Project Phase Understanding its Nuances

Project Phases
Project Phase

The Project Management Body of Knowledge, sixth edition defines project phase as; a collection of logically related project activities that culminates in the completion of one or more deliverables. However, there exists confusion on correct usage of the terms project phase and project management process groups. Therefore, this blog post describes the differences between the two terms. However, before we jump into this explanation its is also essential to understand the fundamental concepts.

What is a Project Phase?

A project phase breaks down a larger project objective into manageable and achievable objective. Moreover, a predetermined sequence govern commencement and end of the phase. Generally, completion fo project phases occur in a sequence, but can also overlap in some project situations.

As a matter of fact, it is a good practice to divide the project into phases if the project team performs work that is unique to a part of the project.

A project phase directly links to the development of a specific major deliverable. Hence, this logical splitting of goal helps division of a project into phases.

Certainly, specific needs of the project decide the number and sequence of project phases. It is important to realize that different phases typically have a different duration or effort. Moreover, the nature of work performed in a phase generally forms the basis for naming that project phase.

Why have a project phase?

 A phase structure segments the project into logical subsets for chiefly the following reasons;

  • it provides a basic frame work for managing the project
  • ease of management to review project performance.
  • enhanced planning of project activities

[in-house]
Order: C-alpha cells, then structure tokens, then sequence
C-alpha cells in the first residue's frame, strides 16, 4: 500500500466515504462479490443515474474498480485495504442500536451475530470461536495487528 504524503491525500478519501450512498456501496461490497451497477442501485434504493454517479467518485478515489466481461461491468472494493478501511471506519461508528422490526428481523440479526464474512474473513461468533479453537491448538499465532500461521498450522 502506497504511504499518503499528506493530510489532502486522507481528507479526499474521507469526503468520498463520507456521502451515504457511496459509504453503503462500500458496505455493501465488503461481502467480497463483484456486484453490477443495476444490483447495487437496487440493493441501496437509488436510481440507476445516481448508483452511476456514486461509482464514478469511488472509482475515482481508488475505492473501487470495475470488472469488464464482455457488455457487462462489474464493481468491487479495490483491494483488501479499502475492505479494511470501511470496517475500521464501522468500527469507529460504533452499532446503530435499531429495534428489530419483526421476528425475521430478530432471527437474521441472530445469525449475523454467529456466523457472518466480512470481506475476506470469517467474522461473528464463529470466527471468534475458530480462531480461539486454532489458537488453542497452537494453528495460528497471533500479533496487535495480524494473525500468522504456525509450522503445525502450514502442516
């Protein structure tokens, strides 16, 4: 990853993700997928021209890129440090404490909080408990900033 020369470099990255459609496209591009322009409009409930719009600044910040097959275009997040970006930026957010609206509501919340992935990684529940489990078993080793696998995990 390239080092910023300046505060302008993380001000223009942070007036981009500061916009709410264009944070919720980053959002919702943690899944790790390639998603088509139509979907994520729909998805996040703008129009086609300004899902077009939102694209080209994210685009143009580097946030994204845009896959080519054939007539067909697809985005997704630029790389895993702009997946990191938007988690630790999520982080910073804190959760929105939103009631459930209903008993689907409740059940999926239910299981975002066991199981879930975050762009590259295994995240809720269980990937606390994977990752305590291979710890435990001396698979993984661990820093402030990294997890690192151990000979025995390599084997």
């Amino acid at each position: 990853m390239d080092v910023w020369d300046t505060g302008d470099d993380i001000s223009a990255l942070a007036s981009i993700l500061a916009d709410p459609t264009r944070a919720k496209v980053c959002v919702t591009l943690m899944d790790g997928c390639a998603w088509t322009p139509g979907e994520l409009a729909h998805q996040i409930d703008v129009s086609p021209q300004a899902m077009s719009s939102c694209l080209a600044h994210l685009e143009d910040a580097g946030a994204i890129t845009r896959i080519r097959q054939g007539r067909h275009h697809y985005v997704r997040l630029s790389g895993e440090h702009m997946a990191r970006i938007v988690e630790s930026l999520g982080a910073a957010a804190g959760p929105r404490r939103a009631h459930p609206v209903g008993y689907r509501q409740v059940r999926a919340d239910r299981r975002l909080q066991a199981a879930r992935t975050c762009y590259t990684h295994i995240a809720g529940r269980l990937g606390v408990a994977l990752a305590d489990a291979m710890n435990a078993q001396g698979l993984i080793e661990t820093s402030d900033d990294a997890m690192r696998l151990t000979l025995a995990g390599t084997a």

• better monitoring and control of project work

Another key point, is that the number of phases, the need for phases, and the degree of control applied depend on the size, complexity and potential impact of the project.

Project Phase Characteristics

A project phase has the following characteristics.

  • The work has a distinct focus that differs from any other phase. This often involves different organizations, locations and skill set.
  • Achieving the primary deliverable or objective of the phase requires controls or processes unique to the phase or its activities.
  • The closure of a phase ends with some form of transfer or hand-off of the work product produced as the phase deliverable.

How Project Phase Links With Project Life cycle?

Meredith & Mantel in their book Project Management A Managerial Approach describe that project life cycle serves as a readily available way of breaking a project up into component parts. Therefore, the high level nature of project phases makes them an element of the project life cycle.

PMBOK 6th, edition further defines project life cycle as the series of phases that a project passes through from its start and its completion. According to PMBOK a generic project life cycle consist of the following generic phases

  • Starting the project (Initiating)
  • Organizing and preparing (Planning)
  • Carrying out the work (Executing)
  • Ending the project (Closing)

How are Project Phases Related?

In a project life cycle there are one or more phases. A project life cycle can be either predictive, iterative or adaptive. However, project phases in a project life cycle may have sequential, or overlapping relationship.

Sequential Relationship